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Adaptive Insights
Knowledge @ Adaptive Insights LLC, a Workday company.

Chart Types

Describes chart types that are available from the Discovery.

You can choose from a variety of chart types to visualize your data stories.

Area

areaChart.png

An area chart visualizes trends as data points, where the x-axis is time or dimension. This chart is similar to a line chart with color fills between the line and the threshold.

See Area and Line Chart Settings

Bar

barChart.png

A bar chart visualizes multi- data series as horizontal columns, where the y-axis is time or dimension. This chart is similar to a column chart where the axes are switched.

See Bar and Column Chart Settings and Create a Bar Chart Focused on Sales by Regions

Column

columnChart.png

A column chart visualizes a data series as vertical columns, where the x-axis is time or a dimension.

See Add KPIs and Column Charts to a Dashboard, and Bar and Column Chart Settings

Crosstab

Crosstab Chart Icon

A crosstab chart visualizes data in tabular format. This chart is often used to compare relationships between data sets.

See Crosstab ChartsCreate a Crosstab ChartCrosstab Chart Settings.

Doughnut

doughnutChart.png

A doughnut chart visualizes a data series as a circular chart. This chart is similar to a pie chart without the center.

See Doughnut and Pie Chart Settings.

Gauge

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A gauge chart visualizes data as a meter (speedometer) or gauge. Often used to represent percentages, such as a gross margin percentage or EBITDA percentage. Zones indicate if the metric is good, fair, or bad.

See Gauge and Meter Chart Settings.

KPI

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A KPI (key performance indicator) visualizes a metric in way that helps you understand how your business is doing relative to set goals.

See Add Charts to a Dashboard and KPI Chart Settings.

Line

LineChart.png

A line chart visualizes trends as data points, where the x-axis is time or dimension.

See Create a Period-over-period Chart and Area and Line Chart Settings.

Pie

pieChart.png

A pie chart visualizes a data series as a circular chart with slices sized proportionally to represent the data values.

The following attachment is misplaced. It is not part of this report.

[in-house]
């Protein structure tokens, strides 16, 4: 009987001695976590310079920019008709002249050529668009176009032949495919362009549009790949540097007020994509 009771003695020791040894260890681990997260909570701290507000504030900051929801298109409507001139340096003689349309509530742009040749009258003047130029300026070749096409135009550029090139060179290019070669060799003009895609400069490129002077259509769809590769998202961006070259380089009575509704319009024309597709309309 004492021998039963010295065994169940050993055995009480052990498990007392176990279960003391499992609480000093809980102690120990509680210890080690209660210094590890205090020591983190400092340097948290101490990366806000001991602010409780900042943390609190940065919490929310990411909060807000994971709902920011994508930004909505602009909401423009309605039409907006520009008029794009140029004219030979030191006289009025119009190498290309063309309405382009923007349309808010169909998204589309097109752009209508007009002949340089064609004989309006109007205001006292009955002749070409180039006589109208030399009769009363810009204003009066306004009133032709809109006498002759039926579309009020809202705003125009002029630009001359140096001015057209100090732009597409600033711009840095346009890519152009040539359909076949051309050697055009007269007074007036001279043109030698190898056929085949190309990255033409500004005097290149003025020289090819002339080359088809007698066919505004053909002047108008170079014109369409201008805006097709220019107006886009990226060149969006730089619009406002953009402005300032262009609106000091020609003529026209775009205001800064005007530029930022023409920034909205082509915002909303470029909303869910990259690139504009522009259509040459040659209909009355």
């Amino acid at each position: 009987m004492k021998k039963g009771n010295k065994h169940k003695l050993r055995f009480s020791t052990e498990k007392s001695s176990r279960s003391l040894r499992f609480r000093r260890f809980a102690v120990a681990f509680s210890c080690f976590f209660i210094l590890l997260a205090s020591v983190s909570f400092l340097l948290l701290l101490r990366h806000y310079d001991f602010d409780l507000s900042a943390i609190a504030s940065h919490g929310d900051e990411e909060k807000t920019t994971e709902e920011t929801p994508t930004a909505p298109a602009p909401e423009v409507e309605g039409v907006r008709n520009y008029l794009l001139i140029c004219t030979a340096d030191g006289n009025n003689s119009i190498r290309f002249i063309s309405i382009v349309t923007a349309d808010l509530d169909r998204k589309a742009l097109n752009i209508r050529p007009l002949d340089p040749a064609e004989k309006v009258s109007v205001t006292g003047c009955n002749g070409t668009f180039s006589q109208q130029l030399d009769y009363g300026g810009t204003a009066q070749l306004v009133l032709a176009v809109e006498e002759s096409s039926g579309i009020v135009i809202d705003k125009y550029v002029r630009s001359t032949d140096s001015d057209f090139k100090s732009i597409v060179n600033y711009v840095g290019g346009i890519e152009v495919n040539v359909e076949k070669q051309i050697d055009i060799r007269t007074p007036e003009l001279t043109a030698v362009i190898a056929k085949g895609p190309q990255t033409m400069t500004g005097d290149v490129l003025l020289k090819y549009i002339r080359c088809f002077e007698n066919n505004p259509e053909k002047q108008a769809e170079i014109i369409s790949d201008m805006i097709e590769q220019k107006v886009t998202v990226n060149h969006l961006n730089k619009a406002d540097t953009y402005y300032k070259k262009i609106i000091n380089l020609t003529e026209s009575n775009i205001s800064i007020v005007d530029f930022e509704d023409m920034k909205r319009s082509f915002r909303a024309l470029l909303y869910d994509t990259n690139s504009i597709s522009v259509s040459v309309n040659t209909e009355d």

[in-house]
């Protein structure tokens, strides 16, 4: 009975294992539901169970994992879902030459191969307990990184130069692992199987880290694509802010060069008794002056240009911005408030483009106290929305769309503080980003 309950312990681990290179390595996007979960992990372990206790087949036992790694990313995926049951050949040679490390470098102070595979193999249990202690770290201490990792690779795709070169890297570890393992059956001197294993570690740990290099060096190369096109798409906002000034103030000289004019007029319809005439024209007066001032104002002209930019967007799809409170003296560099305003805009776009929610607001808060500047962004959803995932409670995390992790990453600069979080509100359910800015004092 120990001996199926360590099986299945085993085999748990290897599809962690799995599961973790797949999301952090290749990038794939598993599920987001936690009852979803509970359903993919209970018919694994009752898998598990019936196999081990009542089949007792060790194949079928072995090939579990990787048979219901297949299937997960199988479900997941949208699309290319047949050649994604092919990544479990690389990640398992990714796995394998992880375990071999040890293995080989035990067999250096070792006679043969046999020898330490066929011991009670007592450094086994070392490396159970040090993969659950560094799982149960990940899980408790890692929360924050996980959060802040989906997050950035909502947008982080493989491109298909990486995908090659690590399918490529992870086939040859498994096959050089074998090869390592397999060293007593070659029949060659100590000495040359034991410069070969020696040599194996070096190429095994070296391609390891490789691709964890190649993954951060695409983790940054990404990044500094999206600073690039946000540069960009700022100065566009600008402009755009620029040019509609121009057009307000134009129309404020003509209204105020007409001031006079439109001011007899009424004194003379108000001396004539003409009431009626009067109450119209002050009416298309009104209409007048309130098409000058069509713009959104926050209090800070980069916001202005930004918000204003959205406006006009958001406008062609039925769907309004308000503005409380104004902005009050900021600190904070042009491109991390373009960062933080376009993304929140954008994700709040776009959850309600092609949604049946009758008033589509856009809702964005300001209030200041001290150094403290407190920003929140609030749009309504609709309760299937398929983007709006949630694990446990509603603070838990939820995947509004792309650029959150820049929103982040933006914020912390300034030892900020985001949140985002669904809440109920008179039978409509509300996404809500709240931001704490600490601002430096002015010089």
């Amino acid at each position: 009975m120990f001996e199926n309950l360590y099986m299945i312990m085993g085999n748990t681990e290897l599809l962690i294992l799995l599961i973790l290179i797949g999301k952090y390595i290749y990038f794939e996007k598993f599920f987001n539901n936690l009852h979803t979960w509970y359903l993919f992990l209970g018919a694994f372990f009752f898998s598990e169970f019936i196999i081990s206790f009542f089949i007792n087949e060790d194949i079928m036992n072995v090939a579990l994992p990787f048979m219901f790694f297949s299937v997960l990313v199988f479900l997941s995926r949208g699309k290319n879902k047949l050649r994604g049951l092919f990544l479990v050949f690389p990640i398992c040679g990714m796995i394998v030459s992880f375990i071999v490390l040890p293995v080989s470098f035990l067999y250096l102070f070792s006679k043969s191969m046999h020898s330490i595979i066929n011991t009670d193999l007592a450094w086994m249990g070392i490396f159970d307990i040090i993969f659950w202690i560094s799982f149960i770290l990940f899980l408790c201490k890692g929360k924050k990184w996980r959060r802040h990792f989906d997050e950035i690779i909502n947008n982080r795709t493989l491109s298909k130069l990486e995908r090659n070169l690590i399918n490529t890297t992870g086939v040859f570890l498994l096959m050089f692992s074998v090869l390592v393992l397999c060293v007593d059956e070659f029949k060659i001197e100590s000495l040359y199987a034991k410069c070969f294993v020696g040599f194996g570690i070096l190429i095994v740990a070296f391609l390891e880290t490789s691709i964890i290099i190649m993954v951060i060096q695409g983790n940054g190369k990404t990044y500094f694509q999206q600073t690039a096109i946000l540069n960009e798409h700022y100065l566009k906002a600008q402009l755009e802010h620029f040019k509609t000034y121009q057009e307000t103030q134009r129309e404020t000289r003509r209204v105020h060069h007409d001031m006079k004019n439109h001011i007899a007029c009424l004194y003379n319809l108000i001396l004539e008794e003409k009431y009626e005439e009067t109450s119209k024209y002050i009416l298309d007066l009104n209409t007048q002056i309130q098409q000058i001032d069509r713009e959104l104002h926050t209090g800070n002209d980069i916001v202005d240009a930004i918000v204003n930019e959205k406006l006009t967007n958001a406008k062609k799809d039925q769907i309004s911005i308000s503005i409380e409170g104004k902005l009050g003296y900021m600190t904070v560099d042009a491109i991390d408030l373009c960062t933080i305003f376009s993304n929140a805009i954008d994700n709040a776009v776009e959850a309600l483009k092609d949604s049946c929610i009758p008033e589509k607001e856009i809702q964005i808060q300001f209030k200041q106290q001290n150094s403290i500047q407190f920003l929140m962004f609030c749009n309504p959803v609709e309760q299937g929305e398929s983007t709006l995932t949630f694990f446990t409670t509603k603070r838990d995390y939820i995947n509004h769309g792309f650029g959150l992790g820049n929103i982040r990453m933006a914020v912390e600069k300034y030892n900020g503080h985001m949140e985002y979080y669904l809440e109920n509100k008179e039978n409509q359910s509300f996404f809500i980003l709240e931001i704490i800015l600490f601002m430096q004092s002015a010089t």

See Doughnut and Pie Chart Settings

Scatter

Only available with Adaptive Insights for Sales

scatterChart.png

A scatter chart visualizes trends as data points, where the x-axis is time or dimension. 

See Create a Scatter Chart and Scatter Chart Settings.

Scorecard

scorecardChart.png

A scorecard visualizes a series of data in a tabular format that summarizes actuals versus planned data, and variance. This chart often includes a micro chart to highlight key metrics.

See Add a Scorecard to a Dashboard and Scorecard Settings.

Sheet

Only available with Adaptive Insights for Sales

sheetChart.png

A sheet chart is a container for displaying sheets within a Discovery dashboard. Sheet charts let you make changes to the sheet data your charts rely on without the need to navigate out of Discovery. Saved changes immediately update related charts and sheets in a dashboard.

See Create a Sheet Chart and Sheet Chart Settings.

Territory Map

Only available with Adaptive Insights for Sales

territoryMapChart.png

A territory map is a geographic chart that defines the boundaries of sales territory ownership. You can view sales-related data for a territory by clicking it. Territory maps require a cube sheet containing sales representatives, their geographic assignments, and other multi-dimensial data related to their sales performance or sales opportunities.

Territory maps only support states, area codes, and zip codes within the United States.

See Create a Territory Map Chart and Territory Map Chart Settings.

Text

Only available with Adaptive Insights for Sales

textChart.png

A text chart is a container for displaying text in dashboard. They can be useful for providing explanatory information or notes about the other charts or sheets in a dashboard. The text can be entered unformatted, as HTML, or as markdown syntax.

See Create a Text Chart.

Waterfall

Waterfall Chart Icon

 A waterfall chart visualizes data to show where you started, where you ended, and how you got there. The initial and the final values are often represented by whole columns, while the intermediate values are denoted by floating columns.

For example, a finance department can use variance analysis to compare the revenue plan with revenue actuals and to show the positive and negative variance across a GL revenue sub-account or across different geographic regions.

See Create a Waterfall Variance Chart and Waterfall Chart Settings

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